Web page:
You see the big con is this: that traffic on the Internet is the same as economic activity. It isn’t. People use the internet to waste time (productive time that makes workers less efficient) and to get stuff for free. It is why the music industry, publishing, newspapers etc are shedding jobs like crazy. It also destroys specialist retailers who find they cannot compete with online warehouses. Let me repeat: The Internet does not improve the economy.
Soon the serpent will start to devour its own tail. The i-phone will kill off the Internet cafe, the tablet will see off the games console and the app store will deal the death-blow to the computer games shop. IT is a blind alley as far as economic activity is concerned. It provides short-term gains for the lucky few, it destroys jobs faster than it creates them and leeches investment monies that could be used for better purposes.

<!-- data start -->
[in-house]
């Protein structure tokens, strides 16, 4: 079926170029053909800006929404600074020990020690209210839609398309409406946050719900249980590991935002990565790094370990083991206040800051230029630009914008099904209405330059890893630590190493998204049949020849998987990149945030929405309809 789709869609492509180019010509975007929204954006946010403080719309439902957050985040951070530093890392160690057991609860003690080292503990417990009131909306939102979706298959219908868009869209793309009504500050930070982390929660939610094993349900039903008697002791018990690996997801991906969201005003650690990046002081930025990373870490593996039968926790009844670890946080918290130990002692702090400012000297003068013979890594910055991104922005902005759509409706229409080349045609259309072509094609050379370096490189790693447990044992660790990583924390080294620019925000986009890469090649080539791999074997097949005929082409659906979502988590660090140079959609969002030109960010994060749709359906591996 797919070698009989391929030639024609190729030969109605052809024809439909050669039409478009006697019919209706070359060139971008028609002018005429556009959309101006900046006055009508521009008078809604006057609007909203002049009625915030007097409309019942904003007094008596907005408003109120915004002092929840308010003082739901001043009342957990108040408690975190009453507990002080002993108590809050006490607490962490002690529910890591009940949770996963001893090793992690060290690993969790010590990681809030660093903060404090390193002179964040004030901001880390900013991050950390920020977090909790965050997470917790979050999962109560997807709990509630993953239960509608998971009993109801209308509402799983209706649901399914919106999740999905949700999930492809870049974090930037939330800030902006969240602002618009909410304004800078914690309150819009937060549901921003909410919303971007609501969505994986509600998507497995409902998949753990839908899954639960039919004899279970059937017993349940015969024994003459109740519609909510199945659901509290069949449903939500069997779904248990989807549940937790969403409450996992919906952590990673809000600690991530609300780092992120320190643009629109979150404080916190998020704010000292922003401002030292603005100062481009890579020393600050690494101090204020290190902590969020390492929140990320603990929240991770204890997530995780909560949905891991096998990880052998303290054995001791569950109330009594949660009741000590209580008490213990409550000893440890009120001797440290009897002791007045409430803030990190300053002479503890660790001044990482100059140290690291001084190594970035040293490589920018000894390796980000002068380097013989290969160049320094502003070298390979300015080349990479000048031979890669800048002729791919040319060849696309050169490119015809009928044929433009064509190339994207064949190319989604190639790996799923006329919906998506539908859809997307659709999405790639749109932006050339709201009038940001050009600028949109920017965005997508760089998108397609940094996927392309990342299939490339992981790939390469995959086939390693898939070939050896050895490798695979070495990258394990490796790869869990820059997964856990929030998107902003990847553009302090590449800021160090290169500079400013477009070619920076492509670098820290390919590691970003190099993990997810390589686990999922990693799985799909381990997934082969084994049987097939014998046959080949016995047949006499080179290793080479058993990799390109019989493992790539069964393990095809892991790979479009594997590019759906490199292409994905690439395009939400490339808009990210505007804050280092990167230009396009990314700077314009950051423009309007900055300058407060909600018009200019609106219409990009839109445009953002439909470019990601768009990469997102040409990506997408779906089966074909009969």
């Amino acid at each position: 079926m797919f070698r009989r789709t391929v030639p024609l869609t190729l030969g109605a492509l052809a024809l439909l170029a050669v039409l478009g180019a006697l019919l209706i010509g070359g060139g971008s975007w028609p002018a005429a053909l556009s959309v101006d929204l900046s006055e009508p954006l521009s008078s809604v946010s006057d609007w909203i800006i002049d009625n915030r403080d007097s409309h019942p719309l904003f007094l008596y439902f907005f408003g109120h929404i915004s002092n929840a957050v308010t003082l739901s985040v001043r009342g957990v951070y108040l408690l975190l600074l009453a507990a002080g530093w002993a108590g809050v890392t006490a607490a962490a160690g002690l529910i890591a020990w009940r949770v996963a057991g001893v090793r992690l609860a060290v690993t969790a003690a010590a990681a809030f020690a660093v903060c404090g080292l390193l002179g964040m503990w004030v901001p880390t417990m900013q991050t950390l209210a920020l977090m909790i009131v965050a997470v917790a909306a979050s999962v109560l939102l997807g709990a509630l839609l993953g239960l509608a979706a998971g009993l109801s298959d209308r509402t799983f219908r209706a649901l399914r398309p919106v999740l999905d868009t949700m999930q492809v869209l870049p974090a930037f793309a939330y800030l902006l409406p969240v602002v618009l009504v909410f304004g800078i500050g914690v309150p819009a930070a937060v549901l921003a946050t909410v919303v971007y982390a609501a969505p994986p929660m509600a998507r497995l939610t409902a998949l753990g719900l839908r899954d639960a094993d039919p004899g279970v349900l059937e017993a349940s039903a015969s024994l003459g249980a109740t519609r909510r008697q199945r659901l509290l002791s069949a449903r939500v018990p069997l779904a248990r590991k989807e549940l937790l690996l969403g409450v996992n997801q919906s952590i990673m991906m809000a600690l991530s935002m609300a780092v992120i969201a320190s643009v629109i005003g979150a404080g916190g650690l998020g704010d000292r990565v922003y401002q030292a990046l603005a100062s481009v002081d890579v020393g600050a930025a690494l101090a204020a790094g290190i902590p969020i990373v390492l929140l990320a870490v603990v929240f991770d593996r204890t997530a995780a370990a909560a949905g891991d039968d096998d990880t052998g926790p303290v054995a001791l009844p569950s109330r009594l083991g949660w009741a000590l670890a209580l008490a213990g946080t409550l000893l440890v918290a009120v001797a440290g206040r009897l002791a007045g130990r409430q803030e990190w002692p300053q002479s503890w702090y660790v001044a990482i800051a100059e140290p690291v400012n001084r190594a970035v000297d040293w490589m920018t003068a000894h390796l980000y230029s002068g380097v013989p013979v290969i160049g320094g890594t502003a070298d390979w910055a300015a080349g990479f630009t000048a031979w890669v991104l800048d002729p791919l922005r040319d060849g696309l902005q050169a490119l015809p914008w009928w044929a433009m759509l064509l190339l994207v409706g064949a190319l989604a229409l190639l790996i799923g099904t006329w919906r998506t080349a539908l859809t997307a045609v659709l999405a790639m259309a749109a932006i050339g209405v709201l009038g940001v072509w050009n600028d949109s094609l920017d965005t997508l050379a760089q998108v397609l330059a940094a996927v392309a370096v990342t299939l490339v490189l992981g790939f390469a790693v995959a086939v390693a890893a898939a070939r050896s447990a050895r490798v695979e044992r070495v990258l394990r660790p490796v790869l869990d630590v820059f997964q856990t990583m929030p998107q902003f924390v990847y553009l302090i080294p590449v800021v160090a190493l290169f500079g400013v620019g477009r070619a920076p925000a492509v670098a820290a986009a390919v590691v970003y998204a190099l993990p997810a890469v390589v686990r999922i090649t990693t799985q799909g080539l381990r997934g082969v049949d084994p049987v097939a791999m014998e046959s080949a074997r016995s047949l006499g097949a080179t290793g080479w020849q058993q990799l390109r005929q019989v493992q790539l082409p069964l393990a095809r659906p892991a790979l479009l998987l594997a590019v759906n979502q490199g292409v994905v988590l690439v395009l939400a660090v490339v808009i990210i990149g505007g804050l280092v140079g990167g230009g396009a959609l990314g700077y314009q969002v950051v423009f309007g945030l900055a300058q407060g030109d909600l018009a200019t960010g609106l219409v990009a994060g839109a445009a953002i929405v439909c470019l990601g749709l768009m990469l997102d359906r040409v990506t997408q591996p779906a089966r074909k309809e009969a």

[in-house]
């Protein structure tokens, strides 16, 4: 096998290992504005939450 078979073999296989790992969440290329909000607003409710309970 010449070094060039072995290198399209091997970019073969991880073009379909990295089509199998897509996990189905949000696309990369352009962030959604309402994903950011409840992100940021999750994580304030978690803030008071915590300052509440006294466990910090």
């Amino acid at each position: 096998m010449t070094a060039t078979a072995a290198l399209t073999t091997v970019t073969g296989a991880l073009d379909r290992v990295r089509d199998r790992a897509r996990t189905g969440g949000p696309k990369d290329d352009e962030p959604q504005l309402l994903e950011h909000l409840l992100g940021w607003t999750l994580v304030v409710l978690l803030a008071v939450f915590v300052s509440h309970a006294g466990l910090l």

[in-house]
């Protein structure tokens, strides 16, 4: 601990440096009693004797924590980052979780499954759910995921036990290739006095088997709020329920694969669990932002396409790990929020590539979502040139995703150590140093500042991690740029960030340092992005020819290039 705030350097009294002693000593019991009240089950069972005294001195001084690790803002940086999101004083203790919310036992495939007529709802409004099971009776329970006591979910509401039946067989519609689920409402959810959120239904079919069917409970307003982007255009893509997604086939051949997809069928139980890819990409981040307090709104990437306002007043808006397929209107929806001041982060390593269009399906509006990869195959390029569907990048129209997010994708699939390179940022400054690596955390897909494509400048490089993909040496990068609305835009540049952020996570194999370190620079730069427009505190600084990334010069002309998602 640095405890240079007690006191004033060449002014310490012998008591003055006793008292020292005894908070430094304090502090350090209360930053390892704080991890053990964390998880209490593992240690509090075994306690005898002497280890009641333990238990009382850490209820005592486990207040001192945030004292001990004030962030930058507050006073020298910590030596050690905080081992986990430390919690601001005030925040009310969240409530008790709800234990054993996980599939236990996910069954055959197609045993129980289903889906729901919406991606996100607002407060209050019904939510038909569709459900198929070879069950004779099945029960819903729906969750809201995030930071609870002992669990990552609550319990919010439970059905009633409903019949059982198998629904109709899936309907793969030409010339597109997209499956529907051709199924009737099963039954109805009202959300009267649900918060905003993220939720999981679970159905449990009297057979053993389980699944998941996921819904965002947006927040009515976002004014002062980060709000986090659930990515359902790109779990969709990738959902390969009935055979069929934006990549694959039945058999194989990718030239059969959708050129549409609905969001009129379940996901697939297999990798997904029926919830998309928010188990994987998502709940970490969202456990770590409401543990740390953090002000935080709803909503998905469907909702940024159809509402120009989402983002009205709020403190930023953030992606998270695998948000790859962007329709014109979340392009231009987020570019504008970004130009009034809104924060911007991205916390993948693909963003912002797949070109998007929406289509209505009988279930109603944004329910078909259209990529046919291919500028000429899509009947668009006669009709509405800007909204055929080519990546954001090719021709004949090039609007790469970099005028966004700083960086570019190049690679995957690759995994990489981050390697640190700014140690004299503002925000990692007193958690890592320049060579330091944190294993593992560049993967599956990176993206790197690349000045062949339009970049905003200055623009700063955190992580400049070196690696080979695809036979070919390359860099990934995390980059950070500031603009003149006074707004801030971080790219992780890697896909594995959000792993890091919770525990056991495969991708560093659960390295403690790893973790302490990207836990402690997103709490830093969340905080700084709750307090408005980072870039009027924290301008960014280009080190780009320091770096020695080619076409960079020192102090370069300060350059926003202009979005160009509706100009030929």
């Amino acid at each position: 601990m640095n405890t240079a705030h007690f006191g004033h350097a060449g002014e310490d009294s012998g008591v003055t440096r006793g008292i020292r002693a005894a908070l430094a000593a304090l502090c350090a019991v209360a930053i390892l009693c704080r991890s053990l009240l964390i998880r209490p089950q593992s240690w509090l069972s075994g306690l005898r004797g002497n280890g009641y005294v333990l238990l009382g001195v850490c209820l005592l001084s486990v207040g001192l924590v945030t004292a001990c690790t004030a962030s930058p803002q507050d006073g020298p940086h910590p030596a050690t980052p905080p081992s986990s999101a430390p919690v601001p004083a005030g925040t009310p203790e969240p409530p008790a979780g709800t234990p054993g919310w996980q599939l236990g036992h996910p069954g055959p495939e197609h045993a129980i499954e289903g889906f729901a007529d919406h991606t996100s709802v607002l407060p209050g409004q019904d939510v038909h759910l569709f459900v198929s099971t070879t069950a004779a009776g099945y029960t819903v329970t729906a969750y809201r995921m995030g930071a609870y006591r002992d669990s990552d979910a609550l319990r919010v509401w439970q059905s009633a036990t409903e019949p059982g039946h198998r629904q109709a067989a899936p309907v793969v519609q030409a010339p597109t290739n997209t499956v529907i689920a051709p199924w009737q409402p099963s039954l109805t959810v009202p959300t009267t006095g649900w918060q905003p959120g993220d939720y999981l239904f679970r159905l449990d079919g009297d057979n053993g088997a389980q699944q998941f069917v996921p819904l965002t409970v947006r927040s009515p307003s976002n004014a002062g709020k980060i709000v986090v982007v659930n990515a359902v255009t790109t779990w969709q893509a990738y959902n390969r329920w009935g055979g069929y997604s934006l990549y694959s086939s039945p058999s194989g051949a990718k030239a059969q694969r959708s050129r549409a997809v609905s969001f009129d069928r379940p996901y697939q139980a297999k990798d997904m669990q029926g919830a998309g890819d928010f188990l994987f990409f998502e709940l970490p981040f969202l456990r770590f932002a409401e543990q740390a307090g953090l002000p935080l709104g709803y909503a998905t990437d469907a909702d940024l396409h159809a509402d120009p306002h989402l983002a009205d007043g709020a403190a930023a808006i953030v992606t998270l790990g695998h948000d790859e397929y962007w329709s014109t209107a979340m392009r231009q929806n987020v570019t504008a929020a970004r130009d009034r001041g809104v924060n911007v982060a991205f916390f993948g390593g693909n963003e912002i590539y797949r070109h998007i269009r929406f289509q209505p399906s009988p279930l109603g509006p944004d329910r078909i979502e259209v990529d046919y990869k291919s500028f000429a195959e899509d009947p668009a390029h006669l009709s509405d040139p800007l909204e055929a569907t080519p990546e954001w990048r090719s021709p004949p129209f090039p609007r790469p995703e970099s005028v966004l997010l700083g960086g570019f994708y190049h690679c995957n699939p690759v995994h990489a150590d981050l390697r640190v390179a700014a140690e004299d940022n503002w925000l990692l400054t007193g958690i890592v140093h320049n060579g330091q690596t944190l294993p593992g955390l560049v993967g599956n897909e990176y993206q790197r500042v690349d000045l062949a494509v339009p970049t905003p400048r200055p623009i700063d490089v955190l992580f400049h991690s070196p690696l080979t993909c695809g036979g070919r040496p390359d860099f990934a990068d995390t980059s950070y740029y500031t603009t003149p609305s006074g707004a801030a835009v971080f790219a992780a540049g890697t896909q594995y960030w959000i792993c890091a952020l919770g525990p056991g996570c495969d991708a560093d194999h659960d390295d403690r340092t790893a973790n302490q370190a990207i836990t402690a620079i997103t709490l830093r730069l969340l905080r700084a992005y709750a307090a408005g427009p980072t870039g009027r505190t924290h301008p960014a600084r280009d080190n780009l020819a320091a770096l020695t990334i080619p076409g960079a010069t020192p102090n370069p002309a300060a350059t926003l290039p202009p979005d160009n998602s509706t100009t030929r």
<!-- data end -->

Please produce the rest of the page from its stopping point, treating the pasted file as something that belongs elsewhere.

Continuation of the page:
Well, that’s enough of that, I was even starting to even believe my own post there (and that’s never a good sign). If nothing else, I hope that did enough to counter the impression that I was a cheerleader for the frightful new media that plague our existence. Ho-hum, I wonder who’s on Twitter?